|The Bernina 730|
While my mother lay dying of a brain tumour last summer, in a secluded Norfolk nursing home, hidden away in a suburb of Norwich, I would drive blindly up and down the M11 each week to be with her.
On each trip, I would return down the motorway with things hopelessly ransacked from a home no longer occupied, cold and still. I brought her jewellery back for safekeeping, and some of her scarves to tuck in a bottom drawer. Later I brought thick blue wineglasses from Teheran, tea towels, handkerchieves, her pots and pans, even the cutlery I had grown up using, nearly five decades earlier, much to my children's annoyance.
On one of these return trips, I don't remember when, I brought her Bernina sewing machine back to our home in London. For some months, the machine sat, squat in a pristine cream box, on top of her previous machine, which was in its own worn but sturdy green case, a clamp for its slide-on sewing table attached to the inside of the case, and a compartment for the electric foot-operated pedal. This older machine was also a Bernina, a 730. My mother had given me this model quite some years earlier, when she splashed out on her spanking new bells and whistles model in its cream plastic box.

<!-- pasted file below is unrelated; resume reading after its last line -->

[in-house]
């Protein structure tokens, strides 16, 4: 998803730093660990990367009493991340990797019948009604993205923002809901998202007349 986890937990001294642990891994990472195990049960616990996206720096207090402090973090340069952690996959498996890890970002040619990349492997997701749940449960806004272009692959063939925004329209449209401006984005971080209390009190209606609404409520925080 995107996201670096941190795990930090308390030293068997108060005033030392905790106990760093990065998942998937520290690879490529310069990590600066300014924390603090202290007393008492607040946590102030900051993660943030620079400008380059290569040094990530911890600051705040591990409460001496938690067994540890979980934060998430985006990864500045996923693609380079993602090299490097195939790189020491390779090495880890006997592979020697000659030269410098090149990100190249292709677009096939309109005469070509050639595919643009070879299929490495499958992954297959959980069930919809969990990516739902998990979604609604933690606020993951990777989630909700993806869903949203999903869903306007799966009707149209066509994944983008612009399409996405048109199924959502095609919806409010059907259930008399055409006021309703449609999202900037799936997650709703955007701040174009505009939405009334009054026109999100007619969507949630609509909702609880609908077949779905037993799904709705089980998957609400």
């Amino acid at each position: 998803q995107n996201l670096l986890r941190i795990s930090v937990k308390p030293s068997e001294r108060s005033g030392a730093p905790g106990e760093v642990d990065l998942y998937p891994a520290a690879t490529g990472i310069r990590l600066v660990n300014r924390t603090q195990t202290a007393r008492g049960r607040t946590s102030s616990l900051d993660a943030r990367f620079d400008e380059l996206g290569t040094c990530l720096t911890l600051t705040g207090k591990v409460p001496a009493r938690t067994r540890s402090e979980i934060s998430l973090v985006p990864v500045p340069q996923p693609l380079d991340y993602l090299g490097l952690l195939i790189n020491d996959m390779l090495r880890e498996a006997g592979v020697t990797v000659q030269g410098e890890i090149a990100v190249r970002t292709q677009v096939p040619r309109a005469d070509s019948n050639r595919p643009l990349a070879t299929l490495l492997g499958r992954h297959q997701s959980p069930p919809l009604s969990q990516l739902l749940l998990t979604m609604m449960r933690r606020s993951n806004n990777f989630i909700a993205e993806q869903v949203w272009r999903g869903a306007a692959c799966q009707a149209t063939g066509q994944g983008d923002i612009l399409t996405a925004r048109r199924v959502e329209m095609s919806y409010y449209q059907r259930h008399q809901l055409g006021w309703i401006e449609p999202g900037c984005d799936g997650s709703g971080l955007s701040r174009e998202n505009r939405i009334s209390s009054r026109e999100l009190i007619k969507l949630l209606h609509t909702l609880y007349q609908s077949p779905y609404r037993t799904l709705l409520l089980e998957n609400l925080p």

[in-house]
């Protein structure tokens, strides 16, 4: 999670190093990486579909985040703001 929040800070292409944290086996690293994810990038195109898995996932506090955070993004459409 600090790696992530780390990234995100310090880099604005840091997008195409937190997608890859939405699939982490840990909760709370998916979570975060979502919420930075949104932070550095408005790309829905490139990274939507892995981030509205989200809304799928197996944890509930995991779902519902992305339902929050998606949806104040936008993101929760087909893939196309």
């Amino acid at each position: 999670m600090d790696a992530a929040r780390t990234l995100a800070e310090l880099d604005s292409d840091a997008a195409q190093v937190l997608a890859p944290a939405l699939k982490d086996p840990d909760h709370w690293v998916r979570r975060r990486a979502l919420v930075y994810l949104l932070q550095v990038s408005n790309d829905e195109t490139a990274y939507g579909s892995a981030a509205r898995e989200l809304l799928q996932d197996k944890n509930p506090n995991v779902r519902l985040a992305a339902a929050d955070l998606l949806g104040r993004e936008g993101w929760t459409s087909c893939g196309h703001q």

The elderly Bernina 730 was manufactured in Switzerland, somewhere between 1963 and 1986. I do not know when my mother became its proud owner, but I can picture it sitting on a white desk, in front of a window with net curtains, in the room she used as a guest room, in the house she bought when we moved from Iran to Norwich in 1974. On it she sewed my A-line above-the-knee flowery dresses, worn with long white socks and sandals. Later it churned out khaki Clothkits dungarees, and eventually a spangled midnight blue skating skirt, worn with breathless trepidation and stomach held in, to a school disco in Cringleford church hall.